What’s in store:


Beef  Chicken  Lamb  Spring lamb  Pork  Salmon  Halibut  Crab  Banana  Cabbage  Cauliflower  Celeriac  Grapefruit  Lettuce (coming in)  New potatoes – At their best Peas (coming in)  Pepper  Pomegranate  Potato  Purple sprouting broccoli  Rhubarb  Sorrel  Spinach  Spring greens  Spring onion  Watercress – At its best.

April’s Must Buy Fish: Fresh crab There are more than 4,000 species of the crustacean known as crab including European brown, Dungeness, Spider and Atlantic Blue. Its season runs from April until November and its claws boast sweet, rich white meat, not too dissimilar to that of lobster, while the flesh in the upper shell is dense, soft and brown. If you buy cooked crustaceans, eat them within 24 hours of purchase and never after the ‘best before’ date. Crabmeat can be eaten hot or cold and is a luxurious and tasty addition to salads, fresh pasta dishes or homemade fish cakes. Its perfect partners are cream, chilli and lime. April’s Must Buy Vegetable: Rhubarb This long, pink tangy ingredient is actually a vegetable and not a fruit and although it is traditionally eaten sweet, it can also work well in savoury dishes such as duck and fish. Originally used as a medicine in ancient China it was brought to Europe by Marco Polo and is one of the UK’s favourite seasonal ingredients. The reason it is classed as a vegetable is due to its botanical roots – it’s related to sorrel and dock. It grows in two crops with the first being forced up by candlelight around January. The second arrives around now and is known as ‘maincrop’ rhubarb. Unlike the earlier variety it boasts a more intense flavour and has deeper red stalks. Neither type of rhubarb can be eaten raw as it is too tart and should always be cooked, preferably with plenty of sugar. To mix things up try roasting it with pork and black pudding or infused in a chutney with dates and ginger – perfect with cheese.


Spring into action Acclaimed local food expert Mary Gwynn gets your tastebuds tingling with some delicious seasonal delicacies which can be sourced from your nearest farmers’ food market February and March are sometimes referred to by chefs as the hunger gap or famine months, as we all wait for longer days and warmer weather to stimulate the new season’s growth and the bounty ahead. But spring is just around the corner, and as the clocks go forward, it’s time to say goodbye to hearty comfort eating and welcome the arriving warmer and lighter days with fresh flavours and textures in our food. After all, that’s one of the real joys of seasonal local shopping – life moves on, ingredients come and go with the changing year, and we can all enjoy knowing we are eating food at its finest whilst giving vital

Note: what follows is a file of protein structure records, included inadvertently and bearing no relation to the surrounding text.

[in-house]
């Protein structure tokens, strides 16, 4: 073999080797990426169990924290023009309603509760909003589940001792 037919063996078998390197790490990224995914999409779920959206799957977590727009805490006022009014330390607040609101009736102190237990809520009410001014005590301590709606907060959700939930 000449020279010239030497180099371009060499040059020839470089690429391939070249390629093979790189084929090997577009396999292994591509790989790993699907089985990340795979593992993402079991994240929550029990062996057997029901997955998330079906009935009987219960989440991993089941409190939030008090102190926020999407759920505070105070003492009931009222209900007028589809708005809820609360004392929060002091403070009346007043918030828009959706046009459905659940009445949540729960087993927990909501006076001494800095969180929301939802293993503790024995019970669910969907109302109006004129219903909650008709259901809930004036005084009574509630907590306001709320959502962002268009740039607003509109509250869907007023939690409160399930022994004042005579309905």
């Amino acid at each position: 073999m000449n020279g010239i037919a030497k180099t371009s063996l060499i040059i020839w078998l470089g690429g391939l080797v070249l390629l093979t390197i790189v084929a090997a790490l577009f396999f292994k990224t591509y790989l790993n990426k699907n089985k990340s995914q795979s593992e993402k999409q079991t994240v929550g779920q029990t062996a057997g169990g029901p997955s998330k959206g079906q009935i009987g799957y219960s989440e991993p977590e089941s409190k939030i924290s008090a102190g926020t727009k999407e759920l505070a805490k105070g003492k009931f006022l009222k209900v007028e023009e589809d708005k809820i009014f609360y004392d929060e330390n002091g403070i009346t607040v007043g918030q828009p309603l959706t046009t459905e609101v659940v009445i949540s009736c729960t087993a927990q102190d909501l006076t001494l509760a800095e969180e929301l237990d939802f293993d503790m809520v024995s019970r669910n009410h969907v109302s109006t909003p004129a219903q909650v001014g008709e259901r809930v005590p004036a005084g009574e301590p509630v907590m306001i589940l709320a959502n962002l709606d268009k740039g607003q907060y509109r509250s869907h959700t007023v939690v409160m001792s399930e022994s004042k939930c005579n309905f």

Linguine with scallops, chilli and parsley A really wonderful way to enjoy scallops while they are at their finest, is this simple recipe which can also be made with prawns. Use quality dried pasta made with durum wheat for the best results Serves: 2 Prepare: 5 minutes Cook: 10 minutes

support to local producers who are working flat out to cope with the challenges the British weather keeps throwing at them. So, although the basket may be less varied in the spring why not make it a time to appreciate the simple pleasures of what we have available. For fish lovers, sea bass is a good choice this month or try a wonderful warming fish stew as a good way of enjoying superb local fish and seafood - a combination of cod, mussels and clams cooked with parsley, garlic and lemon will go wonderfully with a chilled locally made white wine. Or you could spoil yourself a little with the finest local lobsters and native oysters, clams, cockles and mussels. Spring storms permitting, Kent and Sussex scallops are at their finest in early spring so enjoy one of the great pleasures of the season. For meat eaters, venison is available both farmed and wild in many farmers’ markets and game dealers. With only 5% to 7% fat, compared to red meat such as lamb which has on average 25% or more, depending on the cut, venison makes a healthy choice for spring eating. The lower fat content means picking the right cooking method to stop the meat from drying out, so avoid cooking it in traditional stews and casseroles. Today’s game has been very carefully selected and prepared by your local dealer; it’s no longer hung to quite the same stage of ‘gameyness’ and as a result is less strong and much more tender. Therefore it calls